I wonder how many people today, given the power Joseph had over the one who hurt him, would make a similar choice? People today seem to go straight from “you hurt me” to “I’ll hurt you worse” or even “I’ll kill you.”

Matthew tells us that just as Joseph had decided to divorce Mary, God spoke to him in a dream, through an angel. Let’s stop here for a moment and ponder this. God spoke to Joseph in a dream. Really? Do we believe that?

Does the God you worship speak to you in your dreams? Are you sure? The reason I ask is, it’s one of the most common ways God has related to God’s people – according to our Scripture. Oh yeah, we believe that.

Unfortunately, the allowable concept of God we have created for our time doesn’t speak to us in dreams much anymore – really at all. We have shrunk God down according to our concepts about God and limited what we will allow God to do in our time, and that’s a sin: the sin of idolatry.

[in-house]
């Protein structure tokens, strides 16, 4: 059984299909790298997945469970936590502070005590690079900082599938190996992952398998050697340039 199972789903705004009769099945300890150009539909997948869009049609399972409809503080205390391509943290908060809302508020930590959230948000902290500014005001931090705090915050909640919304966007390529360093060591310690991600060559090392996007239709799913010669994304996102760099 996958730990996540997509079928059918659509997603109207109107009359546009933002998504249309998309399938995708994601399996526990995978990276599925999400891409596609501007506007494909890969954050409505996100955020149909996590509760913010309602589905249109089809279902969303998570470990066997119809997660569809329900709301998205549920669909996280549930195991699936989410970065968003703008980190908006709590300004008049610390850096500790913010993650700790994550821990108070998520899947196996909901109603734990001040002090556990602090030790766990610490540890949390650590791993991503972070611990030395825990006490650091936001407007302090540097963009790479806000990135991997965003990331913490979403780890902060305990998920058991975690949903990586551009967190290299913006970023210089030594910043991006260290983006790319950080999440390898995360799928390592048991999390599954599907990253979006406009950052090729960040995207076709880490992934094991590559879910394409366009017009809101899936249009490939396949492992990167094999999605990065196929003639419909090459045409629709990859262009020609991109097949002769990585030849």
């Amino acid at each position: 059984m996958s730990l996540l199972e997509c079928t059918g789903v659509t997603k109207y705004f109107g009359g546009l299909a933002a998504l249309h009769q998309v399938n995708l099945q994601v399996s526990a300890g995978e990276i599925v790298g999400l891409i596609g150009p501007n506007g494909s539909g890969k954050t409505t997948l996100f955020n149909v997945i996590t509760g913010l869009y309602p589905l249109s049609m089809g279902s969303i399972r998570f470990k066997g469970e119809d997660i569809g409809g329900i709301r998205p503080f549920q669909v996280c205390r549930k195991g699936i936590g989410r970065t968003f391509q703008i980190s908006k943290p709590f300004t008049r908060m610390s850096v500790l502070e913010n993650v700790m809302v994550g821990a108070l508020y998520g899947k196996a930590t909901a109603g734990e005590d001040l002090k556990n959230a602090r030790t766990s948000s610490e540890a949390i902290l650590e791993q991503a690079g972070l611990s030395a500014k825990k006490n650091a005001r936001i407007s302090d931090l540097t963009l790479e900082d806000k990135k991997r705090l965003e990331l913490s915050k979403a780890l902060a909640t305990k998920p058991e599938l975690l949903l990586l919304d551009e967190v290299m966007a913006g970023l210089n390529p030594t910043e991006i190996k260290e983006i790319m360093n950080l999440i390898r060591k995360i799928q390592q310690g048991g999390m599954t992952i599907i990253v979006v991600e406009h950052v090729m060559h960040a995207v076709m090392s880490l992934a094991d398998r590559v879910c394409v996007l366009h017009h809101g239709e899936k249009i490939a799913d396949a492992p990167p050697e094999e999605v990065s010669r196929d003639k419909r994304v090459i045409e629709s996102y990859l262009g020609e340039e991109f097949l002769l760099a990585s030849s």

So God spoke to Joseph in his dream and what God said was pretty impossible: ‘Oh yeah, she has a baby, but don’t worry – it’s mine.’

And yet, Joseph knew it was God, and did as God asked him to do, even though, it meant living in dishonor. Gossip was the same then as it is now. Mary was pregnant, they weren’t married yet, and the baby wasn’t Joseph’s. Joseph had been humiliated. Even taking Mary and her baby in wouldn’t quell the gossip, which probably lingered around them their whole lives.

But Joseph knew his purpose. He had heard it from the voice of God in his dream, and he fulfilled it. Joseph obeyed the word of God. He even named his son as God directed. The name, Jesus, "is the Greek form of the Hebrew Yehosua, which means 'YHWH is salvation' " (Bergant, 27). As the gospel writer says, this is his name because "…it is he who shall save his people from their sins." (21b). (Source: